As for game modes we got to try out then – Conquest mode is a great twist on a classic skirmish mode – but rather than just random battles, you fight across a map with a series of these battles across a larger map, with a final boss to challenge you at the end of the run. The other major twist comes in where sometimes these skirmishes might have some kind of modifier or twist that gives an extra challenge – for example, maybe all units are moving faster, or they can only see a shorter distance in front of them as usual. It’s a great way to spice up proceedings, and as you won’t always know what to expect, we can see this being an area single-player fans will be spending a lot of time after they’ve finished the campaign. 2V2 Multiplayer, meanwhile, is pretty much what it says on the tin – but lets you play as any of the four factions – letting you test your skills with friends, and the previously established rock-paper-scissors like gameplay between Attack, Defense and Ranged makes matches easy to understand and fun to play – and giving you the opportunity to intuitively work out what sort of units you’re meant to counteract your opponent with, even if you’re playing against someone who’s much more experienced than you are.
As mentioned at the top of the preview, we also got to look at some of the customisation aspects of the game – which again really nod towards the tabletop origins. Naturally, being able to paint your units had to be a big part of any game based on Warhammer, and we’re pleased to say that the Army Livery allows for just that. The amount of freedom is welcome – as is the ability to set yourself a palette to give some form of uniformity to your designs. But hey, if you want to break that and have different colours for each individual unit type, the editor allows you to do that too. Even better, there’s even official Games Workshop colour schemes, for those who really want to remain true to what’s available in the real world.
Then you’ve got the Map Editor and Scene Editor – we’ve linked these two together, because not only are they both incredibly powerful, but we can see these being what keeps players coming back to the game long after credits have rolled. Budding map creators will have almost the same freedoms the developers had in making the scenarios – including biome selection, terrarium painting, object selection and more. And then once you’ve made these maps you’ll have plenty of options – whether you want to play with them on skirmishes or even online multiplayer across both PC and console. (That’s right, even PS5 and Xbox Series X|S owners will get to enjoy custom maps thanks to an in-game Workshop feature.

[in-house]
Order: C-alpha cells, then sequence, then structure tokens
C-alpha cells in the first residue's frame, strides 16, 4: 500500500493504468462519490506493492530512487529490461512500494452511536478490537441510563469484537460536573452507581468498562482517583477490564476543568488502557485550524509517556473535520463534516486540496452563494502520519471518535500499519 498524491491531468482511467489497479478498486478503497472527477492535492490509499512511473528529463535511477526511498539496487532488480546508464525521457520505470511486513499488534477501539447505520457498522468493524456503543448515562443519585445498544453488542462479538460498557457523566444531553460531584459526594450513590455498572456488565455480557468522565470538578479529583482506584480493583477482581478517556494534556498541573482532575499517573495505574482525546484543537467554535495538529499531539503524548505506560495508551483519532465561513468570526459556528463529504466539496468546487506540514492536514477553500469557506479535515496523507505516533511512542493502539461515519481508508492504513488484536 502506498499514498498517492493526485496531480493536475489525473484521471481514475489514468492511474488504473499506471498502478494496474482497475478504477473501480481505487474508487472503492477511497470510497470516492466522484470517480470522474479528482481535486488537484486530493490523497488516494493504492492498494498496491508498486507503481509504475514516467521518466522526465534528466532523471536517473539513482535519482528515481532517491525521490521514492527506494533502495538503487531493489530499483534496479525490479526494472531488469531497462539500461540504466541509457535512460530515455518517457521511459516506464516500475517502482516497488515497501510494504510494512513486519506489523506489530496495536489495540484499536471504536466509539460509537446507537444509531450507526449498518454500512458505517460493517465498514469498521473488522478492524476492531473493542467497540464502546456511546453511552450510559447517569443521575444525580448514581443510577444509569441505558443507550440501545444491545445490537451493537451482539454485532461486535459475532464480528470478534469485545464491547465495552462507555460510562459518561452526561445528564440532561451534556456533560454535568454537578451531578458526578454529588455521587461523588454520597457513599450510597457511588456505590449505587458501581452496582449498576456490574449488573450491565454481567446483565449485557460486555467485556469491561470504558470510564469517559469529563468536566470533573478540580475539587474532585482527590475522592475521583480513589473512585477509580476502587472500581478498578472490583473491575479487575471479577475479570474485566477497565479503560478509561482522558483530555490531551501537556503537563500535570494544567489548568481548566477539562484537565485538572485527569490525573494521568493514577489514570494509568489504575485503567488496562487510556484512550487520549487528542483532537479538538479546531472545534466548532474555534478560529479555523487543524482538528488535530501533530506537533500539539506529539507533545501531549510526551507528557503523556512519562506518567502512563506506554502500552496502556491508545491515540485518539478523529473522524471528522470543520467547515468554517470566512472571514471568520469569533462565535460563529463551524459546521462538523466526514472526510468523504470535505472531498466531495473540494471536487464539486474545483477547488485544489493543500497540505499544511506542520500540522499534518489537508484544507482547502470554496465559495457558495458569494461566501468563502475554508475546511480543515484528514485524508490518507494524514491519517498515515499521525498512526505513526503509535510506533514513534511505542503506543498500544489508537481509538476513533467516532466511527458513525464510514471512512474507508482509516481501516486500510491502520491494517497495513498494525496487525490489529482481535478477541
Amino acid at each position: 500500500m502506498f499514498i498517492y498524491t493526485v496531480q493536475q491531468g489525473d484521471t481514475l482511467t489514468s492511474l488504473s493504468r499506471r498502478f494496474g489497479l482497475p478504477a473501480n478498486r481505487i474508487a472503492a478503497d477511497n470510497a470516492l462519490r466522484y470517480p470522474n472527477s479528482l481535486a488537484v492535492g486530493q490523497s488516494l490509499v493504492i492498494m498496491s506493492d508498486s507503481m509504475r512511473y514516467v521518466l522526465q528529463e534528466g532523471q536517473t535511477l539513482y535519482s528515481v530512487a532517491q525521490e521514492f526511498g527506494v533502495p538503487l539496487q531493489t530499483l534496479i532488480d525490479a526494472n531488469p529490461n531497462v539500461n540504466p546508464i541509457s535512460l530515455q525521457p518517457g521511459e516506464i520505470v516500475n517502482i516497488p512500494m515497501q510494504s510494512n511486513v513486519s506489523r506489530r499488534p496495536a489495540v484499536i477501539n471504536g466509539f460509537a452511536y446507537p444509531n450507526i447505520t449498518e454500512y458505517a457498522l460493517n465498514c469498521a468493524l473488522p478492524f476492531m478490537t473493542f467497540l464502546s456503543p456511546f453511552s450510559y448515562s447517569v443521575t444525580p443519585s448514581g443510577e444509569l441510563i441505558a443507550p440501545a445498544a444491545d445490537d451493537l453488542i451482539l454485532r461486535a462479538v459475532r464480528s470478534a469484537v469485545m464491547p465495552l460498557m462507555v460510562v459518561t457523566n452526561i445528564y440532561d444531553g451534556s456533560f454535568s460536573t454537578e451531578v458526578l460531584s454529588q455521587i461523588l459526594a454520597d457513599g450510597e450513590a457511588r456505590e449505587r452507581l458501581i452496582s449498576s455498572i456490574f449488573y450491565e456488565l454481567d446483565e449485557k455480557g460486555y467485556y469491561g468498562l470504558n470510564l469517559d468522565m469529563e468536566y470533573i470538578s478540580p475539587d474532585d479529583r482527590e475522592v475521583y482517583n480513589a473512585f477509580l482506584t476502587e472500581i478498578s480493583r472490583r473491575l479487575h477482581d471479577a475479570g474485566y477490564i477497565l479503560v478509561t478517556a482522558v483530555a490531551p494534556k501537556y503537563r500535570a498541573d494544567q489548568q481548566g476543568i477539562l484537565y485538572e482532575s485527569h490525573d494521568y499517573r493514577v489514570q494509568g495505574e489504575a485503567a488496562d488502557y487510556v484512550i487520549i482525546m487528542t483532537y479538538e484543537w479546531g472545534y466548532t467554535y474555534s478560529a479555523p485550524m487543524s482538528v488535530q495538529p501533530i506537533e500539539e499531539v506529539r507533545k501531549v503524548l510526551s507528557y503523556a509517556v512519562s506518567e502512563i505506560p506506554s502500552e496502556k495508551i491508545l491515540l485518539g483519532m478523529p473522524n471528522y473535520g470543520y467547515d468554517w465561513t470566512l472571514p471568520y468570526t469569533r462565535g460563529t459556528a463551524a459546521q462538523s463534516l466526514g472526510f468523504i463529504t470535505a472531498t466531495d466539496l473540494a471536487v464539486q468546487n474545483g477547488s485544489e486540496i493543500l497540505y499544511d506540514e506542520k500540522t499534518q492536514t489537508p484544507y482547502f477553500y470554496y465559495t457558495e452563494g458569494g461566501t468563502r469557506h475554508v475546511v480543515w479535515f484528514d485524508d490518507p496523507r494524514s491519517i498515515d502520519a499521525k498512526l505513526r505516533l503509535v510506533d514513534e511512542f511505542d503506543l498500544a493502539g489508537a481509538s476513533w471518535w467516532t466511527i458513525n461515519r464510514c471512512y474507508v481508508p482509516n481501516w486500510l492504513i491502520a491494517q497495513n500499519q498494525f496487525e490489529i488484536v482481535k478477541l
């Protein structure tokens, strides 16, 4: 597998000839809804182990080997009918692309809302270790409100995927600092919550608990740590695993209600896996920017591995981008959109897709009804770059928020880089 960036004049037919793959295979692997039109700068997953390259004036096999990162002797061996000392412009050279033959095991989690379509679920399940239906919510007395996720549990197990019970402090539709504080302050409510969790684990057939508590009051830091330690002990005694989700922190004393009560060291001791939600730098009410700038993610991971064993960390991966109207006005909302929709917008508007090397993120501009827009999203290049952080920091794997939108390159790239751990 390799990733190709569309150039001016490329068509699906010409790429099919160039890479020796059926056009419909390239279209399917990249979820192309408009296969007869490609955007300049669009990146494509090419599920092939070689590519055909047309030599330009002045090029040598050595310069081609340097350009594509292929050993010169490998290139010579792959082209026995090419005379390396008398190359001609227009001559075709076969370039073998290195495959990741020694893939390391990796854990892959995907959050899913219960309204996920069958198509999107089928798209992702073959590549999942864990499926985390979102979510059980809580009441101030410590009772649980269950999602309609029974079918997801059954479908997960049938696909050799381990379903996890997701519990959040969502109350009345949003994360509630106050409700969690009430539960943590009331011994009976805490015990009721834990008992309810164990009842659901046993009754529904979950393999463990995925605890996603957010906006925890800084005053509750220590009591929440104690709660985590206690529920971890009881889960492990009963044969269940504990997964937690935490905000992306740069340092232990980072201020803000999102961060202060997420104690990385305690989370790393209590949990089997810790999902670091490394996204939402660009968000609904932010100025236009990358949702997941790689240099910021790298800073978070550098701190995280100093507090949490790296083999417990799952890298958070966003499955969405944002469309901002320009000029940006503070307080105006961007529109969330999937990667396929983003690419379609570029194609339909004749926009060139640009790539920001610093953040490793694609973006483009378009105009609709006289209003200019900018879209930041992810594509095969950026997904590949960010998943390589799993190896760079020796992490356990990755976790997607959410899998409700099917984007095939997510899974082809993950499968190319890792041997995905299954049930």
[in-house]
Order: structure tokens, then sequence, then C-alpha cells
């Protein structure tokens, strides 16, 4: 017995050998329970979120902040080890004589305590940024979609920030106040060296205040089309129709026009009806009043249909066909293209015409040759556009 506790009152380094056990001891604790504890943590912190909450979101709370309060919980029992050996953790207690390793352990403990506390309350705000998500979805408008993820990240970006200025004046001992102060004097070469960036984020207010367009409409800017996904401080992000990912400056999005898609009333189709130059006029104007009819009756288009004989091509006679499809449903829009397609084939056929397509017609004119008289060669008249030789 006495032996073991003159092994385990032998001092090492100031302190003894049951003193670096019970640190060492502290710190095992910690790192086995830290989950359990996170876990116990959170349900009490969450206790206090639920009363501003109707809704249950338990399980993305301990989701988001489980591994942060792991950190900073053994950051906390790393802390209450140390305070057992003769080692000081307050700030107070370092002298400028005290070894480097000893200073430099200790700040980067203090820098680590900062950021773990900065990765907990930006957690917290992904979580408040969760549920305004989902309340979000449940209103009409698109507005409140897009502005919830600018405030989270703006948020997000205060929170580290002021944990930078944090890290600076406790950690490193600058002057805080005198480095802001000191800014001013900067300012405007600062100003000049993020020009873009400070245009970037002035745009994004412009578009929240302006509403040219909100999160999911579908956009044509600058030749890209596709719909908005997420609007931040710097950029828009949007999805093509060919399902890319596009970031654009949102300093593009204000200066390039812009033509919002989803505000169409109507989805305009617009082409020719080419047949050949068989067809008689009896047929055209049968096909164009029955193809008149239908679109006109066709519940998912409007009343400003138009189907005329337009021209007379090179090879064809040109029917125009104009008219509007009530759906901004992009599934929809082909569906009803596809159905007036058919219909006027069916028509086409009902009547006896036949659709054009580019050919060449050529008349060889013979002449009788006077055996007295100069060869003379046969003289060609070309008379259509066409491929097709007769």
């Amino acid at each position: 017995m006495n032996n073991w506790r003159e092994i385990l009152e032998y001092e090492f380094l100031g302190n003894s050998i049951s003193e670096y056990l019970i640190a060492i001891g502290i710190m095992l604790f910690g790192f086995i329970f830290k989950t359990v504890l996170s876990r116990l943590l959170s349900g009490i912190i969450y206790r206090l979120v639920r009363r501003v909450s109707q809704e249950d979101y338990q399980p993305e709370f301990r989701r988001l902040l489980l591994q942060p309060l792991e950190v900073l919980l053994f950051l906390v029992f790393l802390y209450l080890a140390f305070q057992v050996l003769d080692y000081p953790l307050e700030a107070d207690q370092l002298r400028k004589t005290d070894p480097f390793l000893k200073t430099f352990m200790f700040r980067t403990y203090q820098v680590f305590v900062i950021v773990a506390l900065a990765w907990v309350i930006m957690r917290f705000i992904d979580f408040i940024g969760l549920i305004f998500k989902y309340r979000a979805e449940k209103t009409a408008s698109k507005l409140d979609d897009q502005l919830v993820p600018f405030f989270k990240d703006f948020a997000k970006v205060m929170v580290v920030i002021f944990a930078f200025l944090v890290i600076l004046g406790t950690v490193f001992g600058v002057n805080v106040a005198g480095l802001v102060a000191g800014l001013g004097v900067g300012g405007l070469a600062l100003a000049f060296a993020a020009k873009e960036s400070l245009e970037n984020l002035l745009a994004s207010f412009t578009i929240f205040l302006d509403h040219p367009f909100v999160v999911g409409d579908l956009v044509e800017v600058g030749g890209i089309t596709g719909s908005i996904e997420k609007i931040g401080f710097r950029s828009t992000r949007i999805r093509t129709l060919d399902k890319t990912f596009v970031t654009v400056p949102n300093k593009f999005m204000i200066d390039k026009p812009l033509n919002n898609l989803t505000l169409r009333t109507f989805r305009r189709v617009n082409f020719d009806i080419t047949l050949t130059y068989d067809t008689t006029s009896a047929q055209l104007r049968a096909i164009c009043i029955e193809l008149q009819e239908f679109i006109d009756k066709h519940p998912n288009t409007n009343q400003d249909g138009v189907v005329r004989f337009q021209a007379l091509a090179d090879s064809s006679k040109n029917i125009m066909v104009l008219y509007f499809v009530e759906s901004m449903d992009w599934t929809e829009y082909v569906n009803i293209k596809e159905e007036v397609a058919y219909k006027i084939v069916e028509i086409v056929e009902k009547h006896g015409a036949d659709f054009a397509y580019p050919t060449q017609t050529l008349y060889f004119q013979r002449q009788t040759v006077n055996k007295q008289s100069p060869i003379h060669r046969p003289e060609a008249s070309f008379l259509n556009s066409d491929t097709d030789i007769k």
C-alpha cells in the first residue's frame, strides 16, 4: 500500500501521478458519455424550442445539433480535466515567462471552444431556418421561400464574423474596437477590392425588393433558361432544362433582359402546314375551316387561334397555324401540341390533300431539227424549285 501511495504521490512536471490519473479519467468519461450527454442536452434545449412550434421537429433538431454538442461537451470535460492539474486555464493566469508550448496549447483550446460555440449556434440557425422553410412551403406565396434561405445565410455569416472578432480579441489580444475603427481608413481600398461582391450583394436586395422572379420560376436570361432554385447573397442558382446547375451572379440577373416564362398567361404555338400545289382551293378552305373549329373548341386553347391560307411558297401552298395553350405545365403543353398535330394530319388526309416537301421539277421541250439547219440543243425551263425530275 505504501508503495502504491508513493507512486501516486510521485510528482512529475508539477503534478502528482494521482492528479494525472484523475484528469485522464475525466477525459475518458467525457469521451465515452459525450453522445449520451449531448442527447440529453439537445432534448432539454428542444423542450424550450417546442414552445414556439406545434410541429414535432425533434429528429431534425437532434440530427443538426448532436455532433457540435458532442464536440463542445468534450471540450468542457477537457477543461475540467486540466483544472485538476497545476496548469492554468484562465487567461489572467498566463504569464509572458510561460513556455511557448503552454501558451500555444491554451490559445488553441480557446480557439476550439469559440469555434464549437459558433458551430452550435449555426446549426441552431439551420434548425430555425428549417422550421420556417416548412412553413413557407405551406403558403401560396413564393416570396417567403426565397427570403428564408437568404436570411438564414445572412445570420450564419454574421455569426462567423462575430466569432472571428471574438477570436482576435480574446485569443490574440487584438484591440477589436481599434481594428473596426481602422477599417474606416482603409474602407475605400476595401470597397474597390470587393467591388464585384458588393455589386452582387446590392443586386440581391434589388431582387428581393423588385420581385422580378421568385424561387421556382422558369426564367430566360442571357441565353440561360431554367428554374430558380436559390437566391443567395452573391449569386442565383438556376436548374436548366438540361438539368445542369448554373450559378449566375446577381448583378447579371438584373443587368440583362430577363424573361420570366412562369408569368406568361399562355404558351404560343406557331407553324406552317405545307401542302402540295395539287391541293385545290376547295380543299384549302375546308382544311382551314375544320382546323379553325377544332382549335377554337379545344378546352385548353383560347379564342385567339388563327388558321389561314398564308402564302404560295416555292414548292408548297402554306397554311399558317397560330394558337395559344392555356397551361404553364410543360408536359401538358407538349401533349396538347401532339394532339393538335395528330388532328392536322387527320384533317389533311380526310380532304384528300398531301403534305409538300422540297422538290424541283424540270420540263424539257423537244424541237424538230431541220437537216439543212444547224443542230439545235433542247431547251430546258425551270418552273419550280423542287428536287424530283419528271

And for those who just want to show off their creativity, you can use the maps in the Scene Editor to make your own custom scenes – together with your customised units from the Army Livery – and make your own scene of carnage and destruction, right down to individual battle frames and then share the resulting pictures online with your friends -, just like the tabletop version, without all the mess of having to clear everything away again and put it back in the box when you’re done.
So while our previous preview was focused mainly on how well Warhammer Age of Sigmar Realms of Ruin will play as a strategy game on its own merits come the game’s November release date, it’s already shaping up to be more than just a marriage of convenience to fans of the tabletop game too. Whether it lasts – well, we don’t have long to find out when the game launches in a month’s time. But if our latest preview is anything to go by, the honeymoon after the launch nuptials is already looking pretty promising indeed.